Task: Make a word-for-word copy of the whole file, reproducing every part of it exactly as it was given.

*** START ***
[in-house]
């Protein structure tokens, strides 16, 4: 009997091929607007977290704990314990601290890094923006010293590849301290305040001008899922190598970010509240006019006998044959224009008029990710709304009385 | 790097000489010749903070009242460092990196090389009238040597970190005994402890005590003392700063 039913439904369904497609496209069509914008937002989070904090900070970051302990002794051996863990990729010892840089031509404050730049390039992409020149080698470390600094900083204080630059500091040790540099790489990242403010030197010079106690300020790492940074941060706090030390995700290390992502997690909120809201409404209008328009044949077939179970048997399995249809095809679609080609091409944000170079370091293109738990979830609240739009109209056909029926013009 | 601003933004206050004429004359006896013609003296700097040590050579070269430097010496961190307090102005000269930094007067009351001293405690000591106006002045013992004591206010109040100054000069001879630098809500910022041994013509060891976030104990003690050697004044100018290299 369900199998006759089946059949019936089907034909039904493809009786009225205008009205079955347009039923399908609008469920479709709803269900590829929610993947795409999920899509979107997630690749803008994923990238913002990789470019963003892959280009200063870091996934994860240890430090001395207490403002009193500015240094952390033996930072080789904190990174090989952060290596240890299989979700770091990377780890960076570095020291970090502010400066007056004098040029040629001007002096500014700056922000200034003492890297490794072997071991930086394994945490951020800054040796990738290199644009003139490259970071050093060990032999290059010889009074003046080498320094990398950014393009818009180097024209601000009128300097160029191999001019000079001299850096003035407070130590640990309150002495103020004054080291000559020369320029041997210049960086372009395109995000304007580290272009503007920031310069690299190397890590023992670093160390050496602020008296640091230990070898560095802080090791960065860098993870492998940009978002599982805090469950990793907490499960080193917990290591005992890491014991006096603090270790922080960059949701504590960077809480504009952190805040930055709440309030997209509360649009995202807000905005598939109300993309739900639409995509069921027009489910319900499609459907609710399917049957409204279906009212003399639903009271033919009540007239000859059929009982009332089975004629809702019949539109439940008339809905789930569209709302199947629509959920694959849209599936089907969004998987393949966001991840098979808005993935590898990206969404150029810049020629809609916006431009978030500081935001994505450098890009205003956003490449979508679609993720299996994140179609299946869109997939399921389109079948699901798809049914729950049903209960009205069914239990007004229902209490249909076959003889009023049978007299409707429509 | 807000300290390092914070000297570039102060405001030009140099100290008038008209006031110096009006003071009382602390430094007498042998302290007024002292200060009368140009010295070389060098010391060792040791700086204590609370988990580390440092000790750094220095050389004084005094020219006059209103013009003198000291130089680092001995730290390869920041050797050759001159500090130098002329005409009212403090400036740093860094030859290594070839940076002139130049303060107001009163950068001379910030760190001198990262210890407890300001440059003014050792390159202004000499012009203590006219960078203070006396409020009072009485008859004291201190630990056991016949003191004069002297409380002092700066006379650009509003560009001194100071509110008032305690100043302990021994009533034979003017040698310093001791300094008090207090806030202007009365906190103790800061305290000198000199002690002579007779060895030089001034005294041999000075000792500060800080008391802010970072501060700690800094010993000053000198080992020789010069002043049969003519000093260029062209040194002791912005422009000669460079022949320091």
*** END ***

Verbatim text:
[in-house]
């Protein structure tokens, strides 16, 4: 009997091929607007977290704990314990601290890094923006010293590849301290305040001008899922190598970010509240006019006998044959224009008029990710709304009385 | 790097000489010749903070009242460092990196090389009238040597970190005994402890005590003392700063 039913439904369904497609496209069509914008937002989070904090900070970051302990002794051996863990990729010892840089031509404050730049390039992409020149080698470390600094900083204080630059500091040790540099790489990242403010030197010079106690300020790492940074941060706090030390995700290390992502997690909120809201409404209008328009044949077939179970048997399995249809095809679609080609091409944000170079370091293109738990979830609240739009109209056909029926013009 | 601003933004206050004429004359006896013609003296700097040590050579070269430097010496961190307090102005000269930094007067009351001293405690000591106006002045013992004591206010109040100054000069001879630098809500910022041994013509060891976030104990003690050697004044100018290299 369900199998006759089946059949019936089907034909039904493809009786009225205008009205079955347009039923399908609008469920479709709803269900590829929610993947795409999920899509979107997630690749803008994923990238913002990789470019963003892959280009200063870091996934994860240890430090001395207490403002009193500015240094952390033996930072080789904190990174090989952060290596240890299989979700770091990377780890960076570095020291970090502010400066007056004098040029040629001007002096500014700056922000200034003492890297490794072997071991930086394994945490951020800054040796990738290199644009003139490259970071050093060990032999290059010889009074003046080498320094990398950014393009818009180097024209601000009128300097160029191999001019000079001299850096003035407070130590640990309150002495103020004054080291000559020369320029041997210049960086372009395109995000304007580290272009503007920031310069690299190397890590023992670093160390050496602020008296640091230990070898560095802080090791960065860098993870492998940009978002599982805090469950990793907490499960080193917990290591005992890491014991006096603090270790922080960059949701504590960077809480504009952190805040930055709440309030997209509360649009995202807000905005598939109300993309739900639409995509069921027009489910319900499609459907609710399917049957409204279906009212003399639903009271033919009540007239000859059929009982009332089975004629809702019949539109439940008339809905789930569209709302199947629509959920694959849209599936089907969004998987393949966001991840098979808005993935590898990206969404150029810049020629809609916006431009978030500081935001994505450098890009205003956003490449979508679609993720299996994140179609299946869109997939399921389109079948699901798809049914729950049903209960009205069914239990007004229902209490249909076959003889009023049978007299409707429509 | 807000300290390092914070000297570039102060405001030009140099100290008038008209006031110096009006003071009382602390430094007498042998302290007024002292200060009368140009010295070389060098010391060792040791700086204590609370988990580390440092000790750094220095050389004084005094020219006059209103013009003198000291130089680092001995730290390869920041050797050759001159500090130098002329005409009212403090400036740093860094030859290594070839940076002139130049303060107001009163950068001379910030760190001198990262210890407890300001440059003014050792390159202004000499012009203590006219960078203070006396409020009072009485008859004291201190630990056991016949003191004069002297409380002092700066006379650009509003560009001194100071509110008032305690100043302990021994009533034979003017040698310093001791300094008090207090806030202007009365906190103790800061305290000198000199002690002579007779060895030089001034005294041999000075000792500060800080008391802010970072501060700690800094010993000053000198080992020789010069002043049969003519000093260029062209040194002791912005422009000669460079022949320091």